In the latest developments, eight countries in the World have begun or granted approval for vaccinating their people against the Covid-19 pandemic. Earlier in November 18, Pfizer/BioNTech became the first in the world to release full late-stage trial data.
Britain was the first to approve the shot for emergency use on December 3, followed by Canada on December 9 and the US Food and Drug Administration (FDA) on December 11. Moderna became second in the vaccine race after it released a full data analysis for a late-stage trial on November 30, showing a 94.1 per cent efficacy rate for its vaccine.
As the coronavirus cases surge across the world, we bring you a timeline as to which country has approved which vaccine and much more, as per The Indian Express report.
Switzerland on Saturday became the latest country to approve the Pfizer-BioNTech vaccine for use. “After a meticulous review of the available information, Swissmedic concluded that the Covid-19 vaccine from Pfizer/BioNTech is safe and that its benefit outweighs the risks,” the Swissmedic regulatory authority said in a statement.
According to AFP, the alpine nation has secured around 15.8 million Covid-19 vaccine doses, in deals with three separate manufacturers. It has signed contracts for around three million doses of the Pfizer-BioNTech vaccine, around 7.5 million doses of Moderna’s vaccine, and around 5.3 million doses of the AstraZeneca vaccine. All three vaccines require two doses per person.
The United States Friday added a second Covid-19 vaccine to its arsenal after FDA authorised an emergency rollout of the vaccine developed by Moderna Inc and the National Institutes of Health.
Compared to Pfizer, the vaccine produced by Moderna’s is easier to handle since it does not need to be stored at ultra-freezing temperatures. The vaccine can be stored for up to six months at -20 degrees Celsius, though it is expected to be stable for 30 days at normal fridge temperature of 2 to 8 degrees Celsius (36 degrees Fahrenheit to 46 degrees Fahrenheit).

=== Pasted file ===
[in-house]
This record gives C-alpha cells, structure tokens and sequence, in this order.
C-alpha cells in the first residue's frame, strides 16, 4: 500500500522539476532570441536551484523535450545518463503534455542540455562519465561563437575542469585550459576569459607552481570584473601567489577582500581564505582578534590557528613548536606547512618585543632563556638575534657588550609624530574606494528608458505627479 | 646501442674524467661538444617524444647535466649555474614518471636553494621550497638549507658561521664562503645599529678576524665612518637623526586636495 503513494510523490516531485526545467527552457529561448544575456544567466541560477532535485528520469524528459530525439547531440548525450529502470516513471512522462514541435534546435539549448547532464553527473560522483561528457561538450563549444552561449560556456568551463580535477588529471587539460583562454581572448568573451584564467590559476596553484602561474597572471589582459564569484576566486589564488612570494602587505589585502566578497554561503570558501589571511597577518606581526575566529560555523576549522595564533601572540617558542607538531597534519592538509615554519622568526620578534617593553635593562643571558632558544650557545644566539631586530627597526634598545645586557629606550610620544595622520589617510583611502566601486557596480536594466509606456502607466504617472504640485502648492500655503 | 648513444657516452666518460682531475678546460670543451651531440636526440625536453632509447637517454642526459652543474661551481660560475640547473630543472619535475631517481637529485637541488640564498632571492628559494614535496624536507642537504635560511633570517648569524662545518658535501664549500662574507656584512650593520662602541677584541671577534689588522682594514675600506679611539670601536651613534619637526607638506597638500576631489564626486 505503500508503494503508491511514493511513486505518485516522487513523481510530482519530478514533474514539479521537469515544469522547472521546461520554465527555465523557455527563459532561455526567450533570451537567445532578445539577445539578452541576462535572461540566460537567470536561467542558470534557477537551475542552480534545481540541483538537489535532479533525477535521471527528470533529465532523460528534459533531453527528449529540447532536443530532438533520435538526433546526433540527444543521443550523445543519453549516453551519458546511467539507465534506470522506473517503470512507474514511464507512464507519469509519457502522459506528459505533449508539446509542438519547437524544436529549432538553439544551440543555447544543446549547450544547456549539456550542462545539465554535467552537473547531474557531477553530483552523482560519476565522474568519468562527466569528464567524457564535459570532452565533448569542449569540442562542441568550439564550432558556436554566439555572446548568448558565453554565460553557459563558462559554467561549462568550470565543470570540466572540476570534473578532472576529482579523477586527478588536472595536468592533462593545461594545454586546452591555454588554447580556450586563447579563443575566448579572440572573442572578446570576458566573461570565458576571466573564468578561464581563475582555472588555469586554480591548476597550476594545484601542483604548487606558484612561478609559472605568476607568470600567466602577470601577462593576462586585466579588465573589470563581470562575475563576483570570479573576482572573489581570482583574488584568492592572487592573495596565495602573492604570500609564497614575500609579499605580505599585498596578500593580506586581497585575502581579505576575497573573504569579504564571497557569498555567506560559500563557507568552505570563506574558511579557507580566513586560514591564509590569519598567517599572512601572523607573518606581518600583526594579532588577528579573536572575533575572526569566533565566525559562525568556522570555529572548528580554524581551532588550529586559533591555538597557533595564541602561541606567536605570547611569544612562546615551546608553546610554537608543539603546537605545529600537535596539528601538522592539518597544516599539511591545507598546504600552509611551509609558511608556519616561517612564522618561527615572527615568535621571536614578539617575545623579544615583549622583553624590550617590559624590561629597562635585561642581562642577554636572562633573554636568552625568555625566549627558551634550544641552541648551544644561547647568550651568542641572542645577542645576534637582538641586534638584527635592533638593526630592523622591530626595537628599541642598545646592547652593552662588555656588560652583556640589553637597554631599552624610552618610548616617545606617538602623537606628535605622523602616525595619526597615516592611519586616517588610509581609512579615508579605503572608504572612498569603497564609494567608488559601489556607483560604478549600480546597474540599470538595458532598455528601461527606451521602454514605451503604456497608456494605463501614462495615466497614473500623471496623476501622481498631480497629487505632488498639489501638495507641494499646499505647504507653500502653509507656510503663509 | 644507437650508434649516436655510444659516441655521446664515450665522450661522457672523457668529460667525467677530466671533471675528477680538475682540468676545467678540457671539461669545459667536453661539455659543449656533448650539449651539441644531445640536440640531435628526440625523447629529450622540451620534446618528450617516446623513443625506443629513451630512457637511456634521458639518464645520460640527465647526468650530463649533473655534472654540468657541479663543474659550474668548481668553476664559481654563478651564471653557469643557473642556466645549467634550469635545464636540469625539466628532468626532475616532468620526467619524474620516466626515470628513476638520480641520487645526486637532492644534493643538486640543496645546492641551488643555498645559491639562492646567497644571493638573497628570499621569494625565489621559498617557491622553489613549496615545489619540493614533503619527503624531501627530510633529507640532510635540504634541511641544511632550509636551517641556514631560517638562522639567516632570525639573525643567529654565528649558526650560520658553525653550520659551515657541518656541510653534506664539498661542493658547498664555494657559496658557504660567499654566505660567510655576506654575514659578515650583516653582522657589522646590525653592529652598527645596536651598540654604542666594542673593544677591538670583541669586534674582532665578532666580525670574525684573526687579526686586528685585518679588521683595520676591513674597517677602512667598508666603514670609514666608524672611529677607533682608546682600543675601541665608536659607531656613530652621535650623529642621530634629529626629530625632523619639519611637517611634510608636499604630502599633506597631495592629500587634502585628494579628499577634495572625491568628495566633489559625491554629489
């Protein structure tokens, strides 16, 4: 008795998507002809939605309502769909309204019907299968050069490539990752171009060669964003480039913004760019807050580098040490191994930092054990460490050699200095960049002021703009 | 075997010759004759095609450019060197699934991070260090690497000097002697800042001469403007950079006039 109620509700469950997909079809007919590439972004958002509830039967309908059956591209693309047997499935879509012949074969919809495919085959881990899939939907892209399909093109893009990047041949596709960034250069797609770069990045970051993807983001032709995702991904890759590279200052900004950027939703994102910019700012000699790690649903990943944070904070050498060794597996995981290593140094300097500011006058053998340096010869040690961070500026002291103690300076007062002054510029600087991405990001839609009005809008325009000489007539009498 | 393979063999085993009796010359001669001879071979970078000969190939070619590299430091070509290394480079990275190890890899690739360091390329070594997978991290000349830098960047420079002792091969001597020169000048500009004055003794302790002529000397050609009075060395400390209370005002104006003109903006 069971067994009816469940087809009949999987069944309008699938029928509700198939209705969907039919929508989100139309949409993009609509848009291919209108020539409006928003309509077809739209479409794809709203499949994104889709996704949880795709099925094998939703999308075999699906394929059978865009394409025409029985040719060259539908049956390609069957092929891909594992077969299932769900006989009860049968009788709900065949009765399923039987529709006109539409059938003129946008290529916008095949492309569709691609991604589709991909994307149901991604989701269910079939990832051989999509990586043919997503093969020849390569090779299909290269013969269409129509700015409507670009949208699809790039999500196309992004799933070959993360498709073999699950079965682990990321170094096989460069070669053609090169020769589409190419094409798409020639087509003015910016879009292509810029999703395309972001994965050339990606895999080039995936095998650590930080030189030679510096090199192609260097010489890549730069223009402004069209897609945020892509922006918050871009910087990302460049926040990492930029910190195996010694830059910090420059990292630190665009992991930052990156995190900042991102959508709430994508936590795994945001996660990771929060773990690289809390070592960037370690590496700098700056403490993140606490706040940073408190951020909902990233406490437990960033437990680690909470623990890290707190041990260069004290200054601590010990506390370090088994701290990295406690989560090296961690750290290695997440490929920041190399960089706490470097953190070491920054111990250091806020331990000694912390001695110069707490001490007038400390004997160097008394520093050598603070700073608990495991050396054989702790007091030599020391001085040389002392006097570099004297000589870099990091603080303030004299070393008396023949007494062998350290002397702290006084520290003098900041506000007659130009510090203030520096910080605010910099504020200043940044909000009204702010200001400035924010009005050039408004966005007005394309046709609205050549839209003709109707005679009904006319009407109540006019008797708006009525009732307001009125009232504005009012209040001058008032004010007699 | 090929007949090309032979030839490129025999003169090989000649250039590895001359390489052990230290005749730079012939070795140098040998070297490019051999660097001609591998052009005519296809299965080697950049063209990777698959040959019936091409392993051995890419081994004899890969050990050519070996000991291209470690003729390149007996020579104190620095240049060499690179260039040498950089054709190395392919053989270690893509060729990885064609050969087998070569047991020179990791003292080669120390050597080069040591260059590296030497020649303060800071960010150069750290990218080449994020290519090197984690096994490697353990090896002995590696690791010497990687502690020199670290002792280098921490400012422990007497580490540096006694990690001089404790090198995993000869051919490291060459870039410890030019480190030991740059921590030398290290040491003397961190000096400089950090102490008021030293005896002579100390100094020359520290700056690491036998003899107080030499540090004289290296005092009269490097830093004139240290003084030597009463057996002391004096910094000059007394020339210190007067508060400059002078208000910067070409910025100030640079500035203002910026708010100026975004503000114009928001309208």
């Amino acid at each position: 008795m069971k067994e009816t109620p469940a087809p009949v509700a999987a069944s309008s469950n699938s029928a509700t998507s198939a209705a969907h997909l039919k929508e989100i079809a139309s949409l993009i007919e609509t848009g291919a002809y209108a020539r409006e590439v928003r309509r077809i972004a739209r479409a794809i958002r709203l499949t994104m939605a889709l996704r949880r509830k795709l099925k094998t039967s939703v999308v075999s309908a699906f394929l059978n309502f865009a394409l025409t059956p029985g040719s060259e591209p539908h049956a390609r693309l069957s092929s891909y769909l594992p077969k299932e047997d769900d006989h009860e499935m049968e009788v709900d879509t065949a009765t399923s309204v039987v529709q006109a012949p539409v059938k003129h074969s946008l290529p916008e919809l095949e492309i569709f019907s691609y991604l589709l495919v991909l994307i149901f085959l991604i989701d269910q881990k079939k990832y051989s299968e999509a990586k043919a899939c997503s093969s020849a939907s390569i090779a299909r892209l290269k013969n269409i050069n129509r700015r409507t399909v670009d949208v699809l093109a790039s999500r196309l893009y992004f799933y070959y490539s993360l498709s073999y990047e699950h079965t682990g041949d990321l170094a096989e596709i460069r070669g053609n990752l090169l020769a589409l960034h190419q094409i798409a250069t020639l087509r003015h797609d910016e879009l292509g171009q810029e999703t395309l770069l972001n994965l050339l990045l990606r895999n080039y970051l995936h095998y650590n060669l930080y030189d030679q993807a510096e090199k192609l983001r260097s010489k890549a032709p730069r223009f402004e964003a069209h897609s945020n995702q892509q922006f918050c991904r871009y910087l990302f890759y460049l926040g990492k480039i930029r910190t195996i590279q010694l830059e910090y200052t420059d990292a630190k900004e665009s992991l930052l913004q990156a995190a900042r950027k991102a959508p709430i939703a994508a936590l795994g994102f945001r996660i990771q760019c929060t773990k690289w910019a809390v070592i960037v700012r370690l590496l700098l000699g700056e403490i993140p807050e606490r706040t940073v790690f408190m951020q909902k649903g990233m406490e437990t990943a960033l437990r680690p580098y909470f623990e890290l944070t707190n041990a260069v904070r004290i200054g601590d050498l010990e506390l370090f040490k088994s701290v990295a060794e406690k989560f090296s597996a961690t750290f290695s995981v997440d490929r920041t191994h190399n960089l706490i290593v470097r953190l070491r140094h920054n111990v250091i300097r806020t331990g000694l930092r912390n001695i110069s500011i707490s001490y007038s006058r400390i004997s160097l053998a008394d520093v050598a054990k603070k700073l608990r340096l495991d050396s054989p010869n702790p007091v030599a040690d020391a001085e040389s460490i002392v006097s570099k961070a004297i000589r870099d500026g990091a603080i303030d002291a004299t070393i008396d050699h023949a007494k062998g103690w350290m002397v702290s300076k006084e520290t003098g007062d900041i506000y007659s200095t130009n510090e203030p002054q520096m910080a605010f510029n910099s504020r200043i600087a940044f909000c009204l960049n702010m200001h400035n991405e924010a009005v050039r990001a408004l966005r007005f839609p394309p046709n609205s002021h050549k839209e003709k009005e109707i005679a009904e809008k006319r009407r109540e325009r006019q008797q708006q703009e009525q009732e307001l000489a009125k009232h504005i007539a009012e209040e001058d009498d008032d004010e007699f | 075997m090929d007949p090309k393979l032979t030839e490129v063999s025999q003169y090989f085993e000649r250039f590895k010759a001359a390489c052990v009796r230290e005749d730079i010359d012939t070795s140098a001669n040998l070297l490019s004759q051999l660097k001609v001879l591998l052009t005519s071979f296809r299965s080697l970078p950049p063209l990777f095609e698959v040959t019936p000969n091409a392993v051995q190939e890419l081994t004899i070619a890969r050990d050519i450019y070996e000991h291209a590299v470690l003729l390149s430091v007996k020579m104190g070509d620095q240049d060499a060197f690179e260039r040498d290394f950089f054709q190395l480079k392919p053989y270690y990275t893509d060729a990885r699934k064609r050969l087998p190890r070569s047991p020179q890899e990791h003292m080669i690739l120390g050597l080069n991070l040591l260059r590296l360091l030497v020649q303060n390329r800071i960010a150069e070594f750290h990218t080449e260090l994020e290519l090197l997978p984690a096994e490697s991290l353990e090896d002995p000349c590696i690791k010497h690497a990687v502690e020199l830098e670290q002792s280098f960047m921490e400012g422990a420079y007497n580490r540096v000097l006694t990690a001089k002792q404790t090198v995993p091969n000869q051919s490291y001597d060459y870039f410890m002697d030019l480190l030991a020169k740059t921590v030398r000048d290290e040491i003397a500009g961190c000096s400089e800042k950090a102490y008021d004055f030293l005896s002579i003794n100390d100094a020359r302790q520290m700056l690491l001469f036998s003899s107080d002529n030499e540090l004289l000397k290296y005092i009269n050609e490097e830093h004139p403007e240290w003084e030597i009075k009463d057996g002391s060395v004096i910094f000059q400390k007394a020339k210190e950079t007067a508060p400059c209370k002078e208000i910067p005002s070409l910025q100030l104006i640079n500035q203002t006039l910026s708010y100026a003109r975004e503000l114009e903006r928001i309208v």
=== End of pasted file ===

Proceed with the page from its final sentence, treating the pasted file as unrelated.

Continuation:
The United States so far has been the worst-affected country by the coronavirus pandemic with more than 3,12,000 lives lost there. New cases in the US are running at over 216,000 per day on average.
Malaysia on Saturday said it expects to receive the first batch of the Covid-19 vaccine jointly developed by Pfizer and BioNTech in February, news agency Reuters reported.
In November, Malaysia had announced that it had agreed to buy 12.8 million doses of the vaccine, becoming the first country in Southeast Asia to strike a deal with the US drugmaker. Under the deal, Pfizer will deliver the first one million doses in the first quarter of 2021, with 1.7 million, 5.8 million and 4.3 million doses to follow in subsequent quarters.
The Malaysian government also said that they are in talks with other pharmaceutical companies to secure more vaccines.
On December 8, the United Kingdom became the first country in the world to administer Covid-19 vaccine to its public. The first recipient of the vaccine developed by Pfizer-BionTech was 90-year-old Margaret Keenan. She received the shot at University Hospital Coventry.